Some doctors have huge egos, and are so ready to push back if patients question them. They use emotion before logic. From what I’ve seen, it’s time for them to put the ego down and work to solve the problem. They are not always right, as we learn in every single episode. It’s OK doctors, you don’t have to be right, but don’t be dismissive and degrading. It’s disgusting actually. Don’t give up on your patient and don’t leave them hanging because you can’t help.
It’s like observing a child and a parent with poor parenting skills. A doctor’s duty is to work with their patient, to listen, to observe, and to use their education to help them find a diagnosis.
At the end of the day, the patient still has the decision to make the final choice in their care, and at that point, there is nothing a doctor can do.
As with parenting, you hope you’ve taught your child everything and equipped them to thrive in this non-forgiving world, and hope they make good choices.
I’m disappointed in some of the parenting in these episodes. I know that no parent is perfect and that’s OK. However, my blood still boiled while watching. In the fifth episode, a daughter had uncontrollable vomiting, which eventually led to a more invasive port and could cost the daughter’s life when compared to the recommended treatment. While the mama bear did her duty to protect her baby, and while I believe she is right about parasites being the initial cause, I thought it was OK to be half wrong and accept a treatment that was non-invasive while treating parasites through an integrative approach.
I was also disappointed in the lack of knowledge that most of us receive about our health and nutrition. The current standards are so out-of-date that our food pyramid guidelines do more harm than good. The chemicals in our hair products, our food, our water, and so forth are triggering so many reactions that our body is overwhelmed with toxins it can’t get rid of. Epigenetics is eye-opening and a basic level of understanding of this could really help us as a community become forward thinkers in terms of care and prevention.
I think if we had better education, as well as easier access to education, and a drive to learn more, we could be proactive in our lifestyle choices, and help eliminate the severity of the symptoms we experience with chronic diseases.
It made me proud.
I’m proud of the doctors who pushed to help, especially Dr. Lisa Sanders, who led this entire initiative in the NY Times. She gives me hope in doctors. She restores the trust I have lost in our health industry. As someone who battles eight autoimmune diseases, I’ve lost trust a long time ago, which is what led me to my current passion of re-educating others on their health, their body, and how to live proactively to help reduce and prevent symptoms.
The fact that many of us have to hope we meet a doctor who will try and help relieve pain without debilitating side effects from medications, and who will help prevent our diseases from progressing is a harsh reality that I wish we didn’t have to experience.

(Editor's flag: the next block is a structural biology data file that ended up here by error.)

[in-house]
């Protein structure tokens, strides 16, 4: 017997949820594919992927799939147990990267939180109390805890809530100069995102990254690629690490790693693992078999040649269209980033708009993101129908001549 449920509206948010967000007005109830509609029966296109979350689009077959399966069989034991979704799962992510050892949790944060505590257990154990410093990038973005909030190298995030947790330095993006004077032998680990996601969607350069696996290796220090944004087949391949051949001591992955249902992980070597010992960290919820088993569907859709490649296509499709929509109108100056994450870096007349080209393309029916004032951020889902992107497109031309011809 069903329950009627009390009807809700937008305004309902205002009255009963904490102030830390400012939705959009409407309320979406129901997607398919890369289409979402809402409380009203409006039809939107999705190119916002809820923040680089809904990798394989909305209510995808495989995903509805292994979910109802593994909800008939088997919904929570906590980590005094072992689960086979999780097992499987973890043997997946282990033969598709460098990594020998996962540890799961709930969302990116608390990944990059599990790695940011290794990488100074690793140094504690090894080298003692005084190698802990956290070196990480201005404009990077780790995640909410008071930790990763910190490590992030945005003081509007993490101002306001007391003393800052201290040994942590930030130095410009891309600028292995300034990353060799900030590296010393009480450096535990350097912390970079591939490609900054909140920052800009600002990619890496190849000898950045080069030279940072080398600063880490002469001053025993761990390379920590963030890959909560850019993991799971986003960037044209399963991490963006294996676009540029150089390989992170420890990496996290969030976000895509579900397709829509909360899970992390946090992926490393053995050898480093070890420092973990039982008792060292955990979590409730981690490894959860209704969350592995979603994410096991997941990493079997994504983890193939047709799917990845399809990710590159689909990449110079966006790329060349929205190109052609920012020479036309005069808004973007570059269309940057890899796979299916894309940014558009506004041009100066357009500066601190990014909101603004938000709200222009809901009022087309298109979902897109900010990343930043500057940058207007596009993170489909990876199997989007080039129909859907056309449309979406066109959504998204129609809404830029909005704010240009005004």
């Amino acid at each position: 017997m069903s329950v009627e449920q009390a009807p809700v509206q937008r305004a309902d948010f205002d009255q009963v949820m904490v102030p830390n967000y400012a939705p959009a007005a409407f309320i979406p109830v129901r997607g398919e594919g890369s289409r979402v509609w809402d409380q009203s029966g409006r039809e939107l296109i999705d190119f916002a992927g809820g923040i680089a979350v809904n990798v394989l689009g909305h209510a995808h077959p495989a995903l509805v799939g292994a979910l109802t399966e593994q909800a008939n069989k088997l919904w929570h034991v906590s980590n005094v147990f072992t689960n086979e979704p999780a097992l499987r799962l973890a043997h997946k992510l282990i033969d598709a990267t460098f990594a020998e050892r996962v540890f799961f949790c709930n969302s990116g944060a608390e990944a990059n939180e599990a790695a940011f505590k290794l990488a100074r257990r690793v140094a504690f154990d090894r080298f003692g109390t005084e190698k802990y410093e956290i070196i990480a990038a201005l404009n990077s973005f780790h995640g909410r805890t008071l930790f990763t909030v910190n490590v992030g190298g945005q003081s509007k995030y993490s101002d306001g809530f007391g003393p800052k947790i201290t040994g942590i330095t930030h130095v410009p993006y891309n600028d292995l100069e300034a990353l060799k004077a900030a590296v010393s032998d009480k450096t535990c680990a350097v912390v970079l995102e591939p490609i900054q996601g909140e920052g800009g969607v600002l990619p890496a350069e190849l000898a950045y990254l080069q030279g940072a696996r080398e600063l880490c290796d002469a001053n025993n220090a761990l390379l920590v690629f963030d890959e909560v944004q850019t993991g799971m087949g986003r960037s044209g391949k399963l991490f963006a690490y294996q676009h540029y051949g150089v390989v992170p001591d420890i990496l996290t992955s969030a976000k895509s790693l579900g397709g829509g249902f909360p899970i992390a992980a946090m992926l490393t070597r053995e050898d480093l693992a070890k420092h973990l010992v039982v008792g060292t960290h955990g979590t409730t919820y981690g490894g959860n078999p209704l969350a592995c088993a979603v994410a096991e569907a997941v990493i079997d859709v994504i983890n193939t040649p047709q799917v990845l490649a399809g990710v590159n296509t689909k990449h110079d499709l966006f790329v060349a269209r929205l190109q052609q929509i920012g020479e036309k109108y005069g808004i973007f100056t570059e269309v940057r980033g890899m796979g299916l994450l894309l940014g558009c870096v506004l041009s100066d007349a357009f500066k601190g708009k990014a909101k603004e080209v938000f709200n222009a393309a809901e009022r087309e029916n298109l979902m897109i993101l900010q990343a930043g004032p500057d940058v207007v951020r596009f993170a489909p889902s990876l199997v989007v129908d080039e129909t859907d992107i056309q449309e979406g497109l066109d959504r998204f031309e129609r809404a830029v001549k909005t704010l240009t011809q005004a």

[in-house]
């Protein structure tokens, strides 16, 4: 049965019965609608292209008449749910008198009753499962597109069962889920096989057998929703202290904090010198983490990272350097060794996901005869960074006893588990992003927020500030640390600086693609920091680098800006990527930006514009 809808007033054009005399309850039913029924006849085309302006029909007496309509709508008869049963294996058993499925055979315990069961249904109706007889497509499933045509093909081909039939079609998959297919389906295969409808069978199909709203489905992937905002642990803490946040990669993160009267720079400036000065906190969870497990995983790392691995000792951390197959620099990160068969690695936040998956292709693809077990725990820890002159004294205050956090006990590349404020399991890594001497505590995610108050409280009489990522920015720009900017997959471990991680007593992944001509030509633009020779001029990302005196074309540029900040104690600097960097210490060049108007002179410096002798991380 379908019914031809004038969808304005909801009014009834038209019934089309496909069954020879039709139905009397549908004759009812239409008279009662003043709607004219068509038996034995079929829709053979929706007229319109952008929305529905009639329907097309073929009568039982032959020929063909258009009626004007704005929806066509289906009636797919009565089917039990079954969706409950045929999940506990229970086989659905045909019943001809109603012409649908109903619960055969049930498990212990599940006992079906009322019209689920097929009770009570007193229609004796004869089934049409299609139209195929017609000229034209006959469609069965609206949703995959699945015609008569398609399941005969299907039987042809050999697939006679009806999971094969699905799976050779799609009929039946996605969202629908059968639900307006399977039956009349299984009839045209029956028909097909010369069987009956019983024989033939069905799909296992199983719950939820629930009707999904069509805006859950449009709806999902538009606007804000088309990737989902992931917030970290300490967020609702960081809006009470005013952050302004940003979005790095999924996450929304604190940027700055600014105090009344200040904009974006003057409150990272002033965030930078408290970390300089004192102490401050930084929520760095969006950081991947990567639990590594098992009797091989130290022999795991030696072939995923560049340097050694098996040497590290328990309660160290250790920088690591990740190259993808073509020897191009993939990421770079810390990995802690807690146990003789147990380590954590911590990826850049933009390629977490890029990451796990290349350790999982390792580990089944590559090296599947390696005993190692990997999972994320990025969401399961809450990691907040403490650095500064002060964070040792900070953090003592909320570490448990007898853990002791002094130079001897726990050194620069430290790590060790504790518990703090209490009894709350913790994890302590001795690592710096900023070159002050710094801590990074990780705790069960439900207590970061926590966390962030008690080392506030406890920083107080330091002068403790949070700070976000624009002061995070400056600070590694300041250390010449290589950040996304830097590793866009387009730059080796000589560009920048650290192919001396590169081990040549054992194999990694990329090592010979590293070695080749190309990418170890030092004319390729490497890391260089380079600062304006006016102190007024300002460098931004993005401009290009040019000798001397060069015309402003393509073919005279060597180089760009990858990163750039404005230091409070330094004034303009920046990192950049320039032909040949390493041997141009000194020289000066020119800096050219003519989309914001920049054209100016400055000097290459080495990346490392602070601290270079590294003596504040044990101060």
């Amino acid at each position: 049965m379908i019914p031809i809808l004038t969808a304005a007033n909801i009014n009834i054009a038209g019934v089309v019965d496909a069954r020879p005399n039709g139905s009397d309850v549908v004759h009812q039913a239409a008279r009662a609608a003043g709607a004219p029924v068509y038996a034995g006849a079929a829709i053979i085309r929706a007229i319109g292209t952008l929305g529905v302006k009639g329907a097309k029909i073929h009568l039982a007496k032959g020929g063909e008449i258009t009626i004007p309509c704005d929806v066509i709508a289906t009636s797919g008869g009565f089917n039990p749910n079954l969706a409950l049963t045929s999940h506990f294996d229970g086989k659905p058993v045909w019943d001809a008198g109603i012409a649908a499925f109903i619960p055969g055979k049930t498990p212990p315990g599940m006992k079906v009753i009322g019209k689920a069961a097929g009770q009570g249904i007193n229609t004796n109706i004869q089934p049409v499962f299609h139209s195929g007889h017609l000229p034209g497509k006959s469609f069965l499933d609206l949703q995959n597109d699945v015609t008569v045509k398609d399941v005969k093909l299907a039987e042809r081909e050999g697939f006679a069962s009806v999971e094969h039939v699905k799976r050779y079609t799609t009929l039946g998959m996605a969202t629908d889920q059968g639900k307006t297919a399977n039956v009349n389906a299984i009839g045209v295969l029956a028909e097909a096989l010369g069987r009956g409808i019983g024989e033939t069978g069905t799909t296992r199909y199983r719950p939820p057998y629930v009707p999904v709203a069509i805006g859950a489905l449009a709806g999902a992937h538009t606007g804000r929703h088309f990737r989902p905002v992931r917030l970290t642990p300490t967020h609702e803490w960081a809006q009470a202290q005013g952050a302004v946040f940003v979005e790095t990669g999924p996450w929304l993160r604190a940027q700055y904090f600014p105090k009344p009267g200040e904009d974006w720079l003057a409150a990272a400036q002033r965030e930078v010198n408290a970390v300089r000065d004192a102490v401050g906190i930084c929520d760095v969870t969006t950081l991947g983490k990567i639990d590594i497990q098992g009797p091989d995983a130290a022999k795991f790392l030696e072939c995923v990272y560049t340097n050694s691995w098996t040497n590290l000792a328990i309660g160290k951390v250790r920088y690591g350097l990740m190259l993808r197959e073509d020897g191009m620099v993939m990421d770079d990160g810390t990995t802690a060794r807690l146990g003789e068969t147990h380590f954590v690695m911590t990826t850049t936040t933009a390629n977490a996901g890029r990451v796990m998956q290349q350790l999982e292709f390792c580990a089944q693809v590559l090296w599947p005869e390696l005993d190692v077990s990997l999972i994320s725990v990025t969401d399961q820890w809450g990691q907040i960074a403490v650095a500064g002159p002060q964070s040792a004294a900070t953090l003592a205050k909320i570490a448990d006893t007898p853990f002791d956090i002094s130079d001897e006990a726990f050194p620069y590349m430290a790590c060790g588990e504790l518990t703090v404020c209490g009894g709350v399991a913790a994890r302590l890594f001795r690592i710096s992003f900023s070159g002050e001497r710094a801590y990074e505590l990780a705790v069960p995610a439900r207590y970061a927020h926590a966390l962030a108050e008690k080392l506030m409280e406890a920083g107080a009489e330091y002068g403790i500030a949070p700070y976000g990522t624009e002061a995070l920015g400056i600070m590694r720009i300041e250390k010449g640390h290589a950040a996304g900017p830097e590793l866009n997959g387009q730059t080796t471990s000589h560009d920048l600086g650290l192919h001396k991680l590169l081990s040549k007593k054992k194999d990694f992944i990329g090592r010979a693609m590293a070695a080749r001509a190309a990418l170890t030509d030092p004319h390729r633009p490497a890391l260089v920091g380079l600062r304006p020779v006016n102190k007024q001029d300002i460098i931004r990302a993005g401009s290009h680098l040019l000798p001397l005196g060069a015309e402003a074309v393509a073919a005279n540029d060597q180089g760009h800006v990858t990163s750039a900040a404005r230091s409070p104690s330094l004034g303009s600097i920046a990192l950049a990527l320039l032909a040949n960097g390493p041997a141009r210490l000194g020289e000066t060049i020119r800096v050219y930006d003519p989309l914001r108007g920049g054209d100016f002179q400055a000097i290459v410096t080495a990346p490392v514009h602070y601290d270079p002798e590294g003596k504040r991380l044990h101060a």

Another notable moment was when the researcher from episode four genuinely felt for the mother and cried, promising she’d find a way and do as much as she could for her child.
One thing I’ve noticed is that it’s oftentimes the doctors who have experienced similar trauma or have a loved one with a condition who seem the most invested. I wish there didn’t have to be an emotional connection for doctors to do their job properly. I think our system seems to set doctors up for failure. The stress, the insurance rules, and the education are lacking in chronic disease since most of it is based on emergency medicine and treating symptoms, not digging for the root cause.
I’m still hopeful.
There are amazing men out there who love their partners more than anything in this world. Seeing a young man in his 20’s weep because his girlfriend is withering away and is in severe pain was such a beautiful moment. He cried tears of joy after she received a diagnosis and it was so special to see that he was by her side and supportive.
I’ve felt in the past that no one would ever want to take care of me with all of this baggage and uncertainty about my health and future, but this solidifies more that it’s just not true. I now know to hold myself to a higher standard, and that knowing my worth has pushed negative people out, and brought good people in. I hope more people watching this find it as eye-opening as an I did and I hope it triggers everyone to think more about what we could do together to help fix our broken system.
One positive thing that social media has done is it has brought us together. Because of social media and the Internet, people from around the world can be connected to help a complete stranger find strength, find peace and find a diagnosis.
Even if we don’t have an answer, it’s so much easier to keep going when you know you’re not alone.
What did you think of this series? How did it make you feel about our medical system and healthcare providers?